Small Boat Kaku crew launch to Tern Island. (Photo: NOAA NMSP)
There was a reflection of green in the clouds directly above the water as we neared Tern Island, and lively nesting seabirds.
As the Administrative/Fiscal Assistant with NOAA Papahanaumokuakea Marine National Monument since June 2007, I found myself starting my day waking up on the NOAA Ship Hi`ialakai in transit to French Frigate Shoals. From assisting the monument staff to providing scientific support on a 25-day research expedition to Papahanaumokuakea Marine National Monument in the Northwestern Hawaiian Islands; I felt so privileged and humbled to actually go into the place I help to manage.
My first launch off the NOAA Ship Hi`ialakai was to Tern Island, in small boat R/V Kaku operated by coxswain Sarah A. T. Harris. I was accompanied by biologists Megan Donahue, and Scott Godwin. After departing from the Hi`ialakai, Donahue, and I smiled in absolute joy to have finally gotten a taste of monument waters for the very first time.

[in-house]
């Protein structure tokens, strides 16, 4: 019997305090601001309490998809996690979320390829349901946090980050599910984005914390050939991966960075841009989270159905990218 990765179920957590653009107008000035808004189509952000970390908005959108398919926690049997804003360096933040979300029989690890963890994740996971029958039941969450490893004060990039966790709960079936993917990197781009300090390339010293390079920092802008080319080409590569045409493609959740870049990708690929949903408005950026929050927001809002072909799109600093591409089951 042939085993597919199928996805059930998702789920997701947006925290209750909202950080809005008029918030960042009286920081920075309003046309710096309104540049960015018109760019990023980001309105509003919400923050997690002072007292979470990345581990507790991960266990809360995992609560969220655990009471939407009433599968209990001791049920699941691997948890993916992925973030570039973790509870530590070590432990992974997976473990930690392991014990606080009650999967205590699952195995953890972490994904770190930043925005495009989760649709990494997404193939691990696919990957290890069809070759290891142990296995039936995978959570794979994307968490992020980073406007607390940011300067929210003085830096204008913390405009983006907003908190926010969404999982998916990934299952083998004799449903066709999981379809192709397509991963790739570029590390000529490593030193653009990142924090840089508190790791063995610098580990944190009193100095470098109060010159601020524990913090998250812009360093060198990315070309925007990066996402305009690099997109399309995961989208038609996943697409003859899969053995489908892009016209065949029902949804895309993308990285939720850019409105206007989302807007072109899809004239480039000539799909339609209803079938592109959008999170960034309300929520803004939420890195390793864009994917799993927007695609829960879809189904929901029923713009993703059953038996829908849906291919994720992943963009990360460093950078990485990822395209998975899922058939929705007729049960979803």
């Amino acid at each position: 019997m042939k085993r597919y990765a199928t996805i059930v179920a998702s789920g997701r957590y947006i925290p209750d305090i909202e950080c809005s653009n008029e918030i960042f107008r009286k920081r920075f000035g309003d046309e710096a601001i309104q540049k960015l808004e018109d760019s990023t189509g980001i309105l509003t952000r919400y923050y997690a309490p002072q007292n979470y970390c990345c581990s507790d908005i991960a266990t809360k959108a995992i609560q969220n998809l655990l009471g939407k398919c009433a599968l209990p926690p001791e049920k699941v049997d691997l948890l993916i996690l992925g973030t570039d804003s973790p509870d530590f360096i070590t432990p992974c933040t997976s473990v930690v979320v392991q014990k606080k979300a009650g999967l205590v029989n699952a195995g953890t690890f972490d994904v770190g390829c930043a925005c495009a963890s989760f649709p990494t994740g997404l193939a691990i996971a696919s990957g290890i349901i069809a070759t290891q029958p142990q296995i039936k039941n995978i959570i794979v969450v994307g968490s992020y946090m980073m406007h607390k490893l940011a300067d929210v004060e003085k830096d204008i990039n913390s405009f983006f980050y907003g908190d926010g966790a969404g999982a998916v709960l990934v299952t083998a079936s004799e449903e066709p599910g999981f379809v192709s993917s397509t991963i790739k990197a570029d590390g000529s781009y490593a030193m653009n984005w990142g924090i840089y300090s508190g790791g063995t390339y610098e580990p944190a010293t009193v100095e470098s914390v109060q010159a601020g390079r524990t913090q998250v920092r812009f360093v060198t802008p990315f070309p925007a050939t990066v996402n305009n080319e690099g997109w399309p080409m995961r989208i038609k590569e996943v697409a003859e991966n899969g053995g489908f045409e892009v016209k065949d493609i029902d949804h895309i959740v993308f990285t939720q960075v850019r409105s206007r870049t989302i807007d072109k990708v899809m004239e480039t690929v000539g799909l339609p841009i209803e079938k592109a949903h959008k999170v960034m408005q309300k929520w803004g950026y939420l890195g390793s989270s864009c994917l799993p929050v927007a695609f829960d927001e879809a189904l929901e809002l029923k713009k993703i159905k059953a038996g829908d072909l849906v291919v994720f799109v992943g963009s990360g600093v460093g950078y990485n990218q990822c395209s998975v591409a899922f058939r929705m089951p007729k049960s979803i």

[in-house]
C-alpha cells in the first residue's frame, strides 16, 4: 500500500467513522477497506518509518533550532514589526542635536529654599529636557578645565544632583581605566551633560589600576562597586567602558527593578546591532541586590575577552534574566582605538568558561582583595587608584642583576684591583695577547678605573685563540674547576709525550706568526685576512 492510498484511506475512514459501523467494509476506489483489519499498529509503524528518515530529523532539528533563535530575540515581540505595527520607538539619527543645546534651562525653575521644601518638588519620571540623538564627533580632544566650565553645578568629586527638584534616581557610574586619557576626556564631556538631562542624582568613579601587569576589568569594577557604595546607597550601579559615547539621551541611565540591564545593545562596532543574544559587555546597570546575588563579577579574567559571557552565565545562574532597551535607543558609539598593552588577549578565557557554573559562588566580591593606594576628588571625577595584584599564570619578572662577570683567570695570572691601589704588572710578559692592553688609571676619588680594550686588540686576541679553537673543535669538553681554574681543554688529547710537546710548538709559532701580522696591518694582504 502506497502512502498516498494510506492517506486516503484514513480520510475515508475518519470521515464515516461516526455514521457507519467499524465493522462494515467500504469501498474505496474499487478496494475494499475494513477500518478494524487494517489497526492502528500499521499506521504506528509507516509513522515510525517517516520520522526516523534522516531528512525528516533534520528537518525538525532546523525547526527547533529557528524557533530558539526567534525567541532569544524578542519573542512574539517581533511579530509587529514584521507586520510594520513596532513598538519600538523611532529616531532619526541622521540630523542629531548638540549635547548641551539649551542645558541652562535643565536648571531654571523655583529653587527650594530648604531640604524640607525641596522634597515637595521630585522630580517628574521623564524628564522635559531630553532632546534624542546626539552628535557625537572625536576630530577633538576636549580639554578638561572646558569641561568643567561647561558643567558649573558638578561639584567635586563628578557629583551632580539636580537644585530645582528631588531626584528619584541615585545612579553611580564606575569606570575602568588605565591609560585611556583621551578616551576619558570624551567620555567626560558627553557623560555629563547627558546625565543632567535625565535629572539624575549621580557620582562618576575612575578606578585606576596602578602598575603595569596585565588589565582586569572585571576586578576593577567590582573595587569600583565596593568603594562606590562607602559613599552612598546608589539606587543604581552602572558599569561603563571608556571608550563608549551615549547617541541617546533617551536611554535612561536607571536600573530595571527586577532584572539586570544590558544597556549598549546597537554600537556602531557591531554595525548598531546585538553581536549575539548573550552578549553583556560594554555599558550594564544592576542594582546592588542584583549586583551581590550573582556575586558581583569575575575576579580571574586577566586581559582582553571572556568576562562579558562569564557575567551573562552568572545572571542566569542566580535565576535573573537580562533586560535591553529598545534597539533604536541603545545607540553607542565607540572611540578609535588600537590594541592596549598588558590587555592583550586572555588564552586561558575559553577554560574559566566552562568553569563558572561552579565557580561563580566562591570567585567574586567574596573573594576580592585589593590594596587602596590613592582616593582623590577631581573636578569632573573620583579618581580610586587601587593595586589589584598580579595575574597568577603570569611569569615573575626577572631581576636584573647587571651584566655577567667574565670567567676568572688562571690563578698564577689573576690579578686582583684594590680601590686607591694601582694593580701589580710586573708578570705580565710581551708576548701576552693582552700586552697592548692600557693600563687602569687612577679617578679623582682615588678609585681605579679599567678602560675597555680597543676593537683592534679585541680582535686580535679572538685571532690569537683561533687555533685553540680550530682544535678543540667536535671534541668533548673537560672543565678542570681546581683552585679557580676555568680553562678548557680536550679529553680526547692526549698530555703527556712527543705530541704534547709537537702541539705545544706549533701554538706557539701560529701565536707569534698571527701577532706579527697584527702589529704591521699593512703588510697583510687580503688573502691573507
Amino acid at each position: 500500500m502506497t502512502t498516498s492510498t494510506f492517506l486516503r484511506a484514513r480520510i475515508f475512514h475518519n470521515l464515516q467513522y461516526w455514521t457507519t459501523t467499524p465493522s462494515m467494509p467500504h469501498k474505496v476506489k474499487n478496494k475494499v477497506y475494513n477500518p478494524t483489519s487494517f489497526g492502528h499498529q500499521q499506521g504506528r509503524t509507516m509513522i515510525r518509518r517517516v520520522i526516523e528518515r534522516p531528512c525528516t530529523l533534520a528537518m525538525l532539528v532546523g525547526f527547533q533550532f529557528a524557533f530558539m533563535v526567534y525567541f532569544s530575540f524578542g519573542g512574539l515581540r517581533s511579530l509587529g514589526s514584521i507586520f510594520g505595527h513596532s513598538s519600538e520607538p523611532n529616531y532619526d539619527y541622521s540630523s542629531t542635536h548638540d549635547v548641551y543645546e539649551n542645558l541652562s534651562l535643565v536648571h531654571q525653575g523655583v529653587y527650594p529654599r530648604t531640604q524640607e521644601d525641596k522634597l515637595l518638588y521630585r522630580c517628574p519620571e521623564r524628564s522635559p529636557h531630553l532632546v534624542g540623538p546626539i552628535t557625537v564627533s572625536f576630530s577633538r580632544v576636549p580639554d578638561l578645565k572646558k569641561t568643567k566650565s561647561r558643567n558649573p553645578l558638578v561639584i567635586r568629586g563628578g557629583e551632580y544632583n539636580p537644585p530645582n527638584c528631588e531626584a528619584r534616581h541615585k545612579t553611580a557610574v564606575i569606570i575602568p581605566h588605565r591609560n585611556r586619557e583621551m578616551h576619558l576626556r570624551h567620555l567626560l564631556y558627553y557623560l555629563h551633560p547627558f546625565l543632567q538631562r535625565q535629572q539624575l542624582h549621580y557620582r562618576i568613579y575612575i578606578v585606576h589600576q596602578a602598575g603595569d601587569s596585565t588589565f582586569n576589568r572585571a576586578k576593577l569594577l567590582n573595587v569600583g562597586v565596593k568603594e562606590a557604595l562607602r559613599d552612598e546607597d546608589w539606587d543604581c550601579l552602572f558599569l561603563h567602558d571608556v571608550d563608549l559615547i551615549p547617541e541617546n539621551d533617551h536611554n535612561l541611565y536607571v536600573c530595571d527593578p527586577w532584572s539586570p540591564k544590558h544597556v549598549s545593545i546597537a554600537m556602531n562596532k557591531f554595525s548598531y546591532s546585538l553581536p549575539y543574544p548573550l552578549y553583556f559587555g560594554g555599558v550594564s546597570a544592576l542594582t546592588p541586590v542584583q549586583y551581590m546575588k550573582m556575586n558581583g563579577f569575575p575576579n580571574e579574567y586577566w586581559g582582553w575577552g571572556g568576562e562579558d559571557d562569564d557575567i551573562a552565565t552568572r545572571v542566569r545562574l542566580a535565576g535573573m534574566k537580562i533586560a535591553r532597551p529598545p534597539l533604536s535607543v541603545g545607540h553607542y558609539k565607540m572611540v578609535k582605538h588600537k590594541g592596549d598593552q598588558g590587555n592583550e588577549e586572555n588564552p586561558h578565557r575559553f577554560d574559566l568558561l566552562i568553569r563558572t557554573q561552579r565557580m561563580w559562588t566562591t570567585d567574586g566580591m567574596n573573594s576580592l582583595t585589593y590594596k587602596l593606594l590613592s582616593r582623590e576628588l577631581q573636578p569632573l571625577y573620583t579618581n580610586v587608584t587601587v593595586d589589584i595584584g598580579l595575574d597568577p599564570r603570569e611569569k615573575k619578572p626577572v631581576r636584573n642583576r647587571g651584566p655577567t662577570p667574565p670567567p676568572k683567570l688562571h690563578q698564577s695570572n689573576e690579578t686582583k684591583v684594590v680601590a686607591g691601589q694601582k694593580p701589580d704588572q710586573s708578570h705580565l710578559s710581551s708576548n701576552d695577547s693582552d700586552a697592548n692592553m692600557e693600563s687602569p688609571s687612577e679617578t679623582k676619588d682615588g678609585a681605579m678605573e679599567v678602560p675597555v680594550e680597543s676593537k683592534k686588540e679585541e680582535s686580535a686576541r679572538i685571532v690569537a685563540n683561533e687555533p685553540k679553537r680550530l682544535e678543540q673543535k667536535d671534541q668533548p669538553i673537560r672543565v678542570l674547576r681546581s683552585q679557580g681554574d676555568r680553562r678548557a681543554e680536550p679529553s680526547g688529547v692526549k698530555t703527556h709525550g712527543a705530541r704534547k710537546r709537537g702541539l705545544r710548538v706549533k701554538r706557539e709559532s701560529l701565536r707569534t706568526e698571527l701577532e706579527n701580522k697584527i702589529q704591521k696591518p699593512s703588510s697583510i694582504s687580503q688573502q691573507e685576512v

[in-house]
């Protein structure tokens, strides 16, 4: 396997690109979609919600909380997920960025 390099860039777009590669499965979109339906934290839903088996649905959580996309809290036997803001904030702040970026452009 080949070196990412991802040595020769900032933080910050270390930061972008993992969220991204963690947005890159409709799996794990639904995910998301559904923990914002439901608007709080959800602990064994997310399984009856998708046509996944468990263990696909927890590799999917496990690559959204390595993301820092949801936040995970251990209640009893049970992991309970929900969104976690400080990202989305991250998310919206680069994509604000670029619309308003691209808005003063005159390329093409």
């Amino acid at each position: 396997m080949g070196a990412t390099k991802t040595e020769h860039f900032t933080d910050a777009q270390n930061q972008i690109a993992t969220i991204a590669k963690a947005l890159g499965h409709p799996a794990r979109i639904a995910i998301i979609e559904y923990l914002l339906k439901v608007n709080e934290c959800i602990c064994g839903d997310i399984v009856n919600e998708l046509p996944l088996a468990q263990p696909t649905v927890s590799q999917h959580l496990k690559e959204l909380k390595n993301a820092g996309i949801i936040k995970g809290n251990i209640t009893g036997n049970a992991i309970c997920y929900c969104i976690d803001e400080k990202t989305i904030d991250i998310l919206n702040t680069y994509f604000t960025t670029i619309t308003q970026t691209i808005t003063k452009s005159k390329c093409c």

Aulani Hall returns from Trig Island. (Photo: NOAA NMSP)
While near the southwestern portion of Tern Island, biologists Donahue and Godwin collected samples of Balanus and other barnacle species, worms, and snails. I snorkeled and spotted a Hawaiian Monk Seal and Hawaiian Green Sea Turtle. After both biologists gathered their samples and gathered their GPS points of the area surveyed, we headed for Trig Island. Godwin spotted a gray reef shark, while alongside Donahue and I also saw large colonies of coral.
Small Boat Kaku crew prepare for departure from NOAA Ship Hi`ialakai. (Photo: NOAA NMSP)
My typical day normally starts behind a desk, but today, I found myself launching to Tern Island in a small boat off the NOAA Ship Hi`ialakai, snorkeling in monument waters, and spotting a Hawaiian Monk Seal for the very first time. The experience was awe-inspiring, childlike, and sacred. Entering Monument waters was an overwhelming feeling of enthusiasm that I cannot put into words.